Gardening with Limited Space
Depending on where you live you may find yourself with limited traditional gardening space. Luckily, plants are quite adaptable and will grow in containers, on roof tops, and even up walls quite happily. Whether you have a small side yard or no yard space at all, there are gardening options out there for you.
Side Yard Gardens
Depending on how your house sits on the property, you may be faced with a narrow side yard. While some people see side yards as a challenge, they can be a great design opportunity.
A linear feature like a dry creek bed or a trellised archway at one end will draw the eye through the space and make it feel larger. Add crushed gravel or mulch to create a natural and low-maintenance path. Choose tall but narrow plants that maintain their form like 'Sky Pencil' holly or clumping bamboo to create effective screens along the property line.
If your side yard gets good sun, you could even install a raised bed and create a kitchen garden, or create an herb garden using a series of containers.
If you love gardening but live in a condominium or apartment, there are a few ways to use your balcony for gardening.
First, think about how much sun you get. If you have a north-facing balcony, you'll need to choose shade-tolerant plants. If you're blessed with plenty of sun, you can grow herbs, flowers, vegetables, and even dwarf fruit trees!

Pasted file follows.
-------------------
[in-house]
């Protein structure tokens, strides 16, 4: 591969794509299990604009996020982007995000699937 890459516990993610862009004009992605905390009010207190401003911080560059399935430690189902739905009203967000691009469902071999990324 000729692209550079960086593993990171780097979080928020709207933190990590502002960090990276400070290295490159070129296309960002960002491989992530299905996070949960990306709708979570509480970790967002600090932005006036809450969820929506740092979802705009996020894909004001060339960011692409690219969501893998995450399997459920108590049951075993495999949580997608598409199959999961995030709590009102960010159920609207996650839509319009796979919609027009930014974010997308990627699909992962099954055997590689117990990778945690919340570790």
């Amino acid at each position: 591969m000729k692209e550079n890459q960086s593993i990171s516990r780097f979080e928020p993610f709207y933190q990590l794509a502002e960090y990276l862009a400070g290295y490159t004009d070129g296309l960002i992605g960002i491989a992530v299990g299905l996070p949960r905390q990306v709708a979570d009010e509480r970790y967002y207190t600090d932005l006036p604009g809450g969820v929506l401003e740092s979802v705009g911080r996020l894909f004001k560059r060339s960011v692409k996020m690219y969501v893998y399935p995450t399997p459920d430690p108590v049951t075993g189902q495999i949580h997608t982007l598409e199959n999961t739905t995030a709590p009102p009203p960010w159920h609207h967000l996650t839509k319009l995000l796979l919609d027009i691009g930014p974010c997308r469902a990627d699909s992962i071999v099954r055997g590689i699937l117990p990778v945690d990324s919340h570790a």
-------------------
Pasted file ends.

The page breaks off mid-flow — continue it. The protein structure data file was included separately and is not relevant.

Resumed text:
Any type of planter will work, though many balcony gardeners prefer self-watering containers. Don't be afraid to think beyond your floor space and start using the walls. Add a wall bracket to hold a hanging basket, or choose a vine that can be trained up a trellis. Or try one of the new vertical garden systems that allow you to grow plants on the wall, almost like a painting!
Vertical gardens, also called living walls, have become popular in cities where gardening space is limited. They can cover an entire wall of a building, or can be smaller, artful accents for indoor or outdoor rooms.
Living walls are generally used for ornamental plants, and are a great way to have a lush garden in a limited space. They all use some type of structure to support plants and distribute water and nutrients, and many include a barrier to prevent moisture from harming walls.
Even though these gardens look easy, they do require some maintenance. Several affordable and easy-to-use kits are available to help get you started with this new gardening trend.
Roof gardens—growing plants or turf directly on a building's roof—has been popular in Europe and Japan for decades. Also known as a "green roof," roof gardens greatly reduce storm water run-off, help to reduce cooling costs in the summer, and filter pollution from rain water.
On hot summer days, the surface temperature of a green roof can be cooler than the air temperature. Cities and government agencies are even providing financial incentives to encourage homeowners to "green-up" their roofs.